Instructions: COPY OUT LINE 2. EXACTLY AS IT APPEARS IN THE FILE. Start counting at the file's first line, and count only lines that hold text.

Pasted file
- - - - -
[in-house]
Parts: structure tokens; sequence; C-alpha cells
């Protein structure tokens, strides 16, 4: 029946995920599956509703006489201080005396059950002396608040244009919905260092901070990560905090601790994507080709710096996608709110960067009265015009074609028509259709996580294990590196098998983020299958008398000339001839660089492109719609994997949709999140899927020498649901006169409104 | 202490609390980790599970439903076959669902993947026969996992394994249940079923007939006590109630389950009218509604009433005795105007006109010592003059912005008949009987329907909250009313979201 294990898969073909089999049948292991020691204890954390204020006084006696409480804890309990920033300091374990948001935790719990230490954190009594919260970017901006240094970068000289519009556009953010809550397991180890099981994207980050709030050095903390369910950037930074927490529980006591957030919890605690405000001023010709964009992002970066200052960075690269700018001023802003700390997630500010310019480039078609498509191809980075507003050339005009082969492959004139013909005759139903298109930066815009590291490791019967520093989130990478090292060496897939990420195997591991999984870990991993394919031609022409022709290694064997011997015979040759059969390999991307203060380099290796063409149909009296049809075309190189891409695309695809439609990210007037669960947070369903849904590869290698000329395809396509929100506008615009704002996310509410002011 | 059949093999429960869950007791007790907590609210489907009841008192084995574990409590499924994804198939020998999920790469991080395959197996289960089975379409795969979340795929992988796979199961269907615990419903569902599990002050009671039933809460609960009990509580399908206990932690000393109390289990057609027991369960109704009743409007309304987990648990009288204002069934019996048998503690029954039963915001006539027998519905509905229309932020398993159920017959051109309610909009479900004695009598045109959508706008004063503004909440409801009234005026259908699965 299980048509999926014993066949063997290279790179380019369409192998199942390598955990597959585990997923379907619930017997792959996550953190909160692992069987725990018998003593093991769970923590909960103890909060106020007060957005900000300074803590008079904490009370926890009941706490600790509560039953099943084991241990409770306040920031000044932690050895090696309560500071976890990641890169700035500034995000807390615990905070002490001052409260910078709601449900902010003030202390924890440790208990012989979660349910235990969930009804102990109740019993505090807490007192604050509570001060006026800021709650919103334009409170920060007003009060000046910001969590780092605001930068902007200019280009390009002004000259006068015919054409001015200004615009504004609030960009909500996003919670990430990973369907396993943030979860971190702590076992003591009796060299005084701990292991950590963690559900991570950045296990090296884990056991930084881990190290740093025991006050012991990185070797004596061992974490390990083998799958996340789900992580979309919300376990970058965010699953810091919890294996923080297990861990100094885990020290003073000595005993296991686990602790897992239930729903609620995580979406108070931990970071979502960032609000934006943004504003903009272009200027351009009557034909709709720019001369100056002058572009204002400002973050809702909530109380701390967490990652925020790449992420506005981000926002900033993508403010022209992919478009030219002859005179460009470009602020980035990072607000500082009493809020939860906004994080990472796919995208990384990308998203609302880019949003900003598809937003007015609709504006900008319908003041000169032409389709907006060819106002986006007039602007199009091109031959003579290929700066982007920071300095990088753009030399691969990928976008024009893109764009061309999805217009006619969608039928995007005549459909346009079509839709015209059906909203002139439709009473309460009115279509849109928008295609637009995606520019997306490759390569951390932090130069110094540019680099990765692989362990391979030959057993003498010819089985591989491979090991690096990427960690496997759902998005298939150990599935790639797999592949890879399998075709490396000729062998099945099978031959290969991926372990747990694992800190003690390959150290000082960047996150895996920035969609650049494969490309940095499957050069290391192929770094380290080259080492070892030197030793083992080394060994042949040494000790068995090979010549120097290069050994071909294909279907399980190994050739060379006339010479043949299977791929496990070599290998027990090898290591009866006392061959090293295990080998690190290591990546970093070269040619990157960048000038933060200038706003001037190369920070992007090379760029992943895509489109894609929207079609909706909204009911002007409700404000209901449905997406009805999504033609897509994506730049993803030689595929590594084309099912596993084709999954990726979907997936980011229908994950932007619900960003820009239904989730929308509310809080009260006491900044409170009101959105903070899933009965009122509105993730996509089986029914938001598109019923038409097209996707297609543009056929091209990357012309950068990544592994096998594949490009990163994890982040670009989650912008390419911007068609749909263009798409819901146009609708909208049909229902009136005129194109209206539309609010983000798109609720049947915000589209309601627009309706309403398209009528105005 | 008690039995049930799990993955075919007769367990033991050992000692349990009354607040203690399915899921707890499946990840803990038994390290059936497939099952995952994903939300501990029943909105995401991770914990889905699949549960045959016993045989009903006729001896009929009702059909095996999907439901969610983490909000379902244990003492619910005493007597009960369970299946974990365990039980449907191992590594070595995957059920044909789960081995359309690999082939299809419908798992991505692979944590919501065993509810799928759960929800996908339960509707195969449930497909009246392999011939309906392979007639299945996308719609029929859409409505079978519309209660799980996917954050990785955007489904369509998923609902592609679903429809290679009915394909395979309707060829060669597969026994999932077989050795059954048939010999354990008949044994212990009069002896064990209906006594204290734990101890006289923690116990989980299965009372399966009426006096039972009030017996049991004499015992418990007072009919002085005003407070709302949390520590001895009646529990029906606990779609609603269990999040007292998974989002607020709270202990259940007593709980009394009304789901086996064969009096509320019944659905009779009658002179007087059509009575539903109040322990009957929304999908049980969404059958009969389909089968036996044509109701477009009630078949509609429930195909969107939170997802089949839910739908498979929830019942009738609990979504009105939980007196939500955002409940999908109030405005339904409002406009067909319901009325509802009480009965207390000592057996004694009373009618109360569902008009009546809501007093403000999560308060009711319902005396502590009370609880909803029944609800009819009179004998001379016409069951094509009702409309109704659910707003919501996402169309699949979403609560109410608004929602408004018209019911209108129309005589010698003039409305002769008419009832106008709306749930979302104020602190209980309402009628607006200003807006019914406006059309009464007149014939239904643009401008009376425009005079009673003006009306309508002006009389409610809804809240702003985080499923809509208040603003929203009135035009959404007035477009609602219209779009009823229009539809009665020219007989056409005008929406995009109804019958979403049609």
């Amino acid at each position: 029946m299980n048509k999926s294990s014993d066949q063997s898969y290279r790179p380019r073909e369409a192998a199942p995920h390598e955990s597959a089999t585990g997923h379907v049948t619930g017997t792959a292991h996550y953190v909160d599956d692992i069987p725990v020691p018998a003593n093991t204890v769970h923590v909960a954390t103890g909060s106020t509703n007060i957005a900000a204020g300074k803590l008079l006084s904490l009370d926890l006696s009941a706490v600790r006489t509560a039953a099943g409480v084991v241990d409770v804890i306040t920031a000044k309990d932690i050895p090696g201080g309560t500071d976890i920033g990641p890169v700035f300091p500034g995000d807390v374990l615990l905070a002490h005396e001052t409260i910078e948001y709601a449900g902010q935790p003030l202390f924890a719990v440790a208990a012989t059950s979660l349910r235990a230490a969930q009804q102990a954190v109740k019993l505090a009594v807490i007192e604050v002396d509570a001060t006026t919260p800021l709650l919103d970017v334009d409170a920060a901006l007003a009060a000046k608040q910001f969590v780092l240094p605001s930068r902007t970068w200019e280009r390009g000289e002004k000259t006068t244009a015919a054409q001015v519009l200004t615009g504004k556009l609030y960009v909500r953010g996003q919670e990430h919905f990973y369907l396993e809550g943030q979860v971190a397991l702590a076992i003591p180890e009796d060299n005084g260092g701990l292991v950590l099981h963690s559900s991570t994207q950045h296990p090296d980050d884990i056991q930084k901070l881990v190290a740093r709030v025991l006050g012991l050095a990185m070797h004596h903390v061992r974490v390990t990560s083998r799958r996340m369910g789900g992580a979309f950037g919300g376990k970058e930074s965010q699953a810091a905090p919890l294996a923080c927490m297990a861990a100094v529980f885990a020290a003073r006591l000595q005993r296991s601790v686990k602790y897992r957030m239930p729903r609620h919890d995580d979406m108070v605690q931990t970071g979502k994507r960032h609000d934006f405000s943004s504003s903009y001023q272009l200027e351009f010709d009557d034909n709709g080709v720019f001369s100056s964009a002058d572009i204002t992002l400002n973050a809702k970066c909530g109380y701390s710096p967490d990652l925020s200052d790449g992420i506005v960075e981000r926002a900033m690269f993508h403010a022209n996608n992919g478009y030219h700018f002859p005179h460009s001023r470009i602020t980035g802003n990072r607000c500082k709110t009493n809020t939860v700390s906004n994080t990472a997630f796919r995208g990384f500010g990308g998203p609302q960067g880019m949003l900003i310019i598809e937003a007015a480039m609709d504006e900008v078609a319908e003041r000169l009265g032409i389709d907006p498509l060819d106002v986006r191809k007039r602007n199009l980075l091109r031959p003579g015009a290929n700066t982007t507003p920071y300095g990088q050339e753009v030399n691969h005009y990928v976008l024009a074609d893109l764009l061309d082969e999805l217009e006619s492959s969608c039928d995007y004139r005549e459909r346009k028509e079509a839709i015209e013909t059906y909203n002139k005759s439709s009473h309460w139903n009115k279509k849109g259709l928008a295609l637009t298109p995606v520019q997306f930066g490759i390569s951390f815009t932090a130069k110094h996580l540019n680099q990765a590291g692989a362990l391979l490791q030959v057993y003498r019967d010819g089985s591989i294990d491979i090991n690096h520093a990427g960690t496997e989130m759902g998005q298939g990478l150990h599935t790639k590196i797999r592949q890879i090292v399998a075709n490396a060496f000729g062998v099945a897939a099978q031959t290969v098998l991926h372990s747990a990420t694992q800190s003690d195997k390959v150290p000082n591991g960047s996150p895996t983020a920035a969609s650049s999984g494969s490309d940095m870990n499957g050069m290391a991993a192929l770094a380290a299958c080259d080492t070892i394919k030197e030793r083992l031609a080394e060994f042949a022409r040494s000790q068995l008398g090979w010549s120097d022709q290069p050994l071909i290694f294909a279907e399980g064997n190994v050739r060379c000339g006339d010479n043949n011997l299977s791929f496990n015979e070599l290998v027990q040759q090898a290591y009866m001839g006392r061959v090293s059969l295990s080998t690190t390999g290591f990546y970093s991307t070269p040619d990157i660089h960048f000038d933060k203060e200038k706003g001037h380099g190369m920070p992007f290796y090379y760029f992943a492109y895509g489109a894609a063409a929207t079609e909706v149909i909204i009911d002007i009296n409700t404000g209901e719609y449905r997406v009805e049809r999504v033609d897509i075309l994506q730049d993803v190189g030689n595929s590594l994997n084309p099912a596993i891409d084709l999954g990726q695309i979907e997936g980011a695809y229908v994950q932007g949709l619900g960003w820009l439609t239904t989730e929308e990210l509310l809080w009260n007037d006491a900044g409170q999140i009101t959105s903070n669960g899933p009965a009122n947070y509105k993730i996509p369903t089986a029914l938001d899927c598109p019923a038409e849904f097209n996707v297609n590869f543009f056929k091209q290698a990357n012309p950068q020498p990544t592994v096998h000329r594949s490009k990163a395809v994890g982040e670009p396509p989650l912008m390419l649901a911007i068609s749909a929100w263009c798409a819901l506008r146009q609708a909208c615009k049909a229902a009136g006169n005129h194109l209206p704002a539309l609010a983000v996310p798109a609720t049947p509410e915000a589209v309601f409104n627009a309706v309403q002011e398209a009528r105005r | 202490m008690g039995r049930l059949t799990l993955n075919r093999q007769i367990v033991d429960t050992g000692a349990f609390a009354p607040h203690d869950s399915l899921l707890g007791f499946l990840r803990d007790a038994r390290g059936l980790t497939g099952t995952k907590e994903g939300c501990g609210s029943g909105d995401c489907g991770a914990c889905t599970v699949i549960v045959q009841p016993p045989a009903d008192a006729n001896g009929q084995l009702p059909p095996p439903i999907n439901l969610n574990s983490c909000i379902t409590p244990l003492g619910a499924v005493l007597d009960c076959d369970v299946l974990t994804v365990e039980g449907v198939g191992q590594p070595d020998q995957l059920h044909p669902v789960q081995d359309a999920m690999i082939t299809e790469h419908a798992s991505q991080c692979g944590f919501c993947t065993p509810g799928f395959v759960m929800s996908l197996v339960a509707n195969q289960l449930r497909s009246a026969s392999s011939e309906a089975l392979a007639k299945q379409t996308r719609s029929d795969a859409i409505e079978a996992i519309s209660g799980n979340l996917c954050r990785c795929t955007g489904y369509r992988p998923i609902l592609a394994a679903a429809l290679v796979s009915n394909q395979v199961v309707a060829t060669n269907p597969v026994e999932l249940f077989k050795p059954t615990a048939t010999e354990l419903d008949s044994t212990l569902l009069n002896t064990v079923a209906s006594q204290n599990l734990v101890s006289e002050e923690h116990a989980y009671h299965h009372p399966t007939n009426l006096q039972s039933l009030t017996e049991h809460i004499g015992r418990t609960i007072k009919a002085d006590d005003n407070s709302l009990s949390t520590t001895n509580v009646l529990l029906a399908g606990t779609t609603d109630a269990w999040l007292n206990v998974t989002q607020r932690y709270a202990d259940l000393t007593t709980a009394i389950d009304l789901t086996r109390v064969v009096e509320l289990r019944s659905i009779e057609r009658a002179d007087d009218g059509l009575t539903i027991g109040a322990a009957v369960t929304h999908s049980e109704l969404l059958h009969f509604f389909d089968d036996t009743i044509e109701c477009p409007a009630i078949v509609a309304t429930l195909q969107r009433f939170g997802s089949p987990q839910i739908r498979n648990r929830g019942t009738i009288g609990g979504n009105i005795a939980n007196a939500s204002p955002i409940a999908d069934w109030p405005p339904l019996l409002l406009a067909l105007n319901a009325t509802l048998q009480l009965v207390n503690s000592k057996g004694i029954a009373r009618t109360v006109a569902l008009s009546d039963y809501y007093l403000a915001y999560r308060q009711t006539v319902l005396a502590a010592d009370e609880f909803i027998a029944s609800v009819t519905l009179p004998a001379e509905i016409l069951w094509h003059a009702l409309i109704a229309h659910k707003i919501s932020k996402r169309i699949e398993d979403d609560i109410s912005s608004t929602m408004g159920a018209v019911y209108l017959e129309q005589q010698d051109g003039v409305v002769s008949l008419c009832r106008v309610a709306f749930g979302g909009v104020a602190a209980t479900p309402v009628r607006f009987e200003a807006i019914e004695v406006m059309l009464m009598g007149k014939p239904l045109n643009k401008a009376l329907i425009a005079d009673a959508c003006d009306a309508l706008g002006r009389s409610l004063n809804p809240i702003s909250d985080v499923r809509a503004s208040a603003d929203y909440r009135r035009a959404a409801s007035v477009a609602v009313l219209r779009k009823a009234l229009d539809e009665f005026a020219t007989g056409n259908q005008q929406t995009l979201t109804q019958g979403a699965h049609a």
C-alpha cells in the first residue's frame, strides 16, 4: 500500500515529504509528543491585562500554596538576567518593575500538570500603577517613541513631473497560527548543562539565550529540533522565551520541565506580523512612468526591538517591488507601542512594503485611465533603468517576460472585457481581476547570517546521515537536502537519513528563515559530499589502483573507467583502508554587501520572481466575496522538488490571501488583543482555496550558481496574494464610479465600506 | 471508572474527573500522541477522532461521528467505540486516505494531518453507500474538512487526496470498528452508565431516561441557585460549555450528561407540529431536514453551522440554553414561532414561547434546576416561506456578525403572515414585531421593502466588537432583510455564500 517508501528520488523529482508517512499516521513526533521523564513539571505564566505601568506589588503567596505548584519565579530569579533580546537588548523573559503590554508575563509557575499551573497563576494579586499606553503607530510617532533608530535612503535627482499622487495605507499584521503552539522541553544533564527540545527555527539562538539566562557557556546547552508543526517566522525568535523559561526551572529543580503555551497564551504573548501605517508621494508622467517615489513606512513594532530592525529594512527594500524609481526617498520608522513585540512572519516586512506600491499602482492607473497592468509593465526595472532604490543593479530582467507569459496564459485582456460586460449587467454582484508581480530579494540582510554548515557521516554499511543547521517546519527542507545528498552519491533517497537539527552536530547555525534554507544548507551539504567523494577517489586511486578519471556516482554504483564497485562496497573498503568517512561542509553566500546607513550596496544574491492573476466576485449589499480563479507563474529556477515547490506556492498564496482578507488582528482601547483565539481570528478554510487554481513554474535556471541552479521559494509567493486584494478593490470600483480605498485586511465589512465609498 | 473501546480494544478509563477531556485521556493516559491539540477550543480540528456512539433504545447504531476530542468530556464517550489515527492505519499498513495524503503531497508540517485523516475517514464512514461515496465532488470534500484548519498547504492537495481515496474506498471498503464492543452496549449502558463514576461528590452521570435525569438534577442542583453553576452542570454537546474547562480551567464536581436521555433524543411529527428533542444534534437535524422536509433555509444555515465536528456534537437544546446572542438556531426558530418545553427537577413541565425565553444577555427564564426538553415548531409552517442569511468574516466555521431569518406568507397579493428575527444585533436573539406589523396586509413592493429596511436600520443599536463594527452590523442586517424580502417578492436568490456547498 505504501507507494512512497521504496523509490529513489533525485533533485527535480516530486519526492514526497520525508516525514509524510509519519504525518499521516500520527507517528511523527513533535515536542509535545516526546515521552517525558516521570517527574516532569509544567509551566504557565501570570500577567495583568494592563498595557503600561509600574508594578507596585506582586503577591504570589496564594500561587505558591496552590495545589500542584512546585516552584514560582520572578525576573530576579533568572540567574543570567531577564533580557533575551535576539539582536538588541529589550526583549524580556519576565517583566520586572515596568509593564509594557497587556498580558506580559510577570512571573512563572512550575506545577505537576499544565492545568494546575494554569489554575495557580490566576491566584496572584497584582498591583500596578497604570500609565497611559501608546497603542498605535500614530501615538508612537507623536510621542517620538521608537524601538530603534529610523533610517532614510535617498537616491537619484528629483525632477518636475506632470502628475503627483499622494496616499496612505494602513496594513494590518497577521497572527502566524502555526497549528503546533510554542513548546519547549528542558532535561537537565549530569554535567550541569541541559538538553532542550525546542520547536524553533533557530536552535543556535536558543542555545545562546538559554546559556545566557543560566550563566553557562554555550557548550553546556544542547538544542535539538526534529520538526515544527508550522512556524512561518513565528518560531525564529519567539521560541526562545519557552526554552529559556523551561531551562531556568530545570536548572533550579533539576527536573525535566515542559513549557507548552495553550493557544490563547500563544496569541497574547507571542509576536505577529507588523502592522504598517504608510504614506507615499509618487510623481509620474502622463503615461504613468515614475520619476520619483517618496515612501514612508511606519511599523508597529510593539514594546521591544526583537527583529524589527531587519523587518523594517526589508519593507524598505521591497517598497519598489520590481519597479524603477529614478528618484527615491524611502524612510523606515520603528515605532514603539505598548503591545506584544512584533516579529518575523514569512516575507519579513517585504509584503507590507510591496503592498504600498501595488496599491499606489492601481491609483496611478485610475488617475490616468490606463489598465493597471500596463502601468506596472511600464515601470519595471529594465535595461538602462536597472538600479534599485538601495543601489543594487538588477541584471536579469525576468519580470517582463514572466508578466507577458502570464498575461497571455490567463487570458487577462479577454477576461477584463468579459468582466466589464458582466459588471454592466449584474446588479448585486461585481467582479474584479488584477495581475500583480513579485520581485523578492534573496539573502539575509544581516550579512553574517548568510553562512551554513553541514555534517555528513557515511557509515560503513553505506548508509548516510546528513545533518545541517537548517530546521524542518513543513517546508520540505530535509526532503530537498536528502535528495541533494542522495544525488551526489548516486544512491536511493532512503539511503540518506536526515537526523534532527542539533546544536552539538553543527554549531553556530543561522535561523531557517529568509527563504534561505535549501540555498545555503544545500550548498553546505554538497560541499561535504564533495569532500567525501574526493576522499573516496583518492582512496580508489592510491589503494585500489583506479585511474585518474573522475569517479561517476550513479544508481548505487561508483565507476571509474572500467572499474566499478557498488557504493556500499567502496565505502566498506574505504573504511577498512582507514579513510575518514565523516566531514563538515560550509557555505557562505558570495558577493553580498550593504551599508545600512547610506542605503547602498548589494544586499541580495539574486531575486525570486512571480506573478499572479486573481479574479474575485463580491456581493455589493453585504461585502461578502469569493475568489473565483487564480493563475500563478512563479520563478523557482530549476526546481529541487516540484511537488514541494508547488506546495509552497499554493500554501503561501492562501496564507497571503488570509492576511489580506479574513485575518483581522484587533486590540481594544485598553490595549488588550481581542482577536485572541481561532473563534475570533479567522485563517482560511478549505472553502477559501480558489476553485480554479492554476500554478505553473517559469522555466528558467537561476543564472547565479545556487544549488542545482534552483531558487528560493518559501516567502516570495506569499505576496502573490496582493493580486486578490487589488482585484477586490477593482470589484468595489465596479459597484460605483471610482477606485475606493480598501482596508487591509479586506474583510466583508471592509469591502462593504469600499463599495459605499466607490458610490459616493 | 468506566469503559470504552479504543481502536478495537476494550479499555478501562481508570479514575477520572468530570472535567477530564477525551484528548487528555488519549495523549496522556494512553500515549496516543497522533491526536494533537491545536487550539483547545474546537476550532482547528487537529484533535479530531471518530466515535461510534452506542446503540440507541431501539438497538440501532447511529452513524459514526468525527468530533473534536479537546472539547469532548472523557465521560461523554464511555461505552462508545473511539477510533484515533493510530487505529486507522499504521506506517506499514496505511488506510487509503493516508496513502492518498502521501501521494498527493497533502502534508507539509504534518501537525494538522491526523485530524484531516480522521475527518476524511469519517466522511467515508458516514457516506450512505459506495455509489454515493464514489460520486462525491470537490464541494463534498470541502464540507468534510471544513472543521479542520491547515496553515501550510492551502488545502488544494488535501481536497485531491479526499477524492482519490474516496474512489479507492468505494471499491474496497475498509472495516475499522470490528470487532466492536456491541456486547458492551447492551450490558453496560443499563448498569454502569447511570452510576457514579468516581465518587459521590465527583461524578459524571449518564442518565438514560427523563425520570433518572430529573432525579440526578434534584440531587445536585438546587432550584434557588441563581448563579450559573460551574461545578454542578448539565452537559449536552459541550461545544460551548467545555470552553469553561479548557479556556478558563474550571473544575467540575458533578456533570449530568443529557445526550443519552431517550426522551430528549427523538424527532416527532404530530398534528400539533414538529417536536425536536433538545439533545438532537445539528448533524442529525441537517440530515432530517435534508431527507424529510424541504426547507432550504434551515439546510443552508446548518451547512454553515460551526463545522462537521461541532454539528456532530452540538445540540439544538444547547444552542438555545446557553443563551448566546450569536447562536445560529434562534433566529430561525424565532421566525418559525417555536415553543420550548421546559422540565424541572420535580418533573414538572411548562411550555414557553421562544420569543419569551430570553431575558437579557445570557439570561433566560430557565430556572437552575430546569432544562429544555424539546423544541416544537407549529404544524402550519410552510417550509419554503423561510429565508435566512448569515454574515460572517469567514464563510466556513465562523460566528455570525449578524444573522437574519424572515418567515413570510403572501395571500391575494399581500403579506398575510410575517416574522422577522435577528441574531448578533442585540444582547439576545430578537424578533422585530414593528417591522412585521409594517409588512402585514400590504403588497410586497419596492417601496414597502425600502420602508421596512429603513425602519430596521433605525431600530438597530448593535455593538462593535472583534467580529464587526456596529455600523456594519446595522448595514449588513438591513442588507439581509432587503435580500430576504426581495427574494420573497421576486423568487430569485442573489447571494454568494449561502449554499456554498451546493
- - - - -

Parts: structure tokens; sequence; C-alpha cells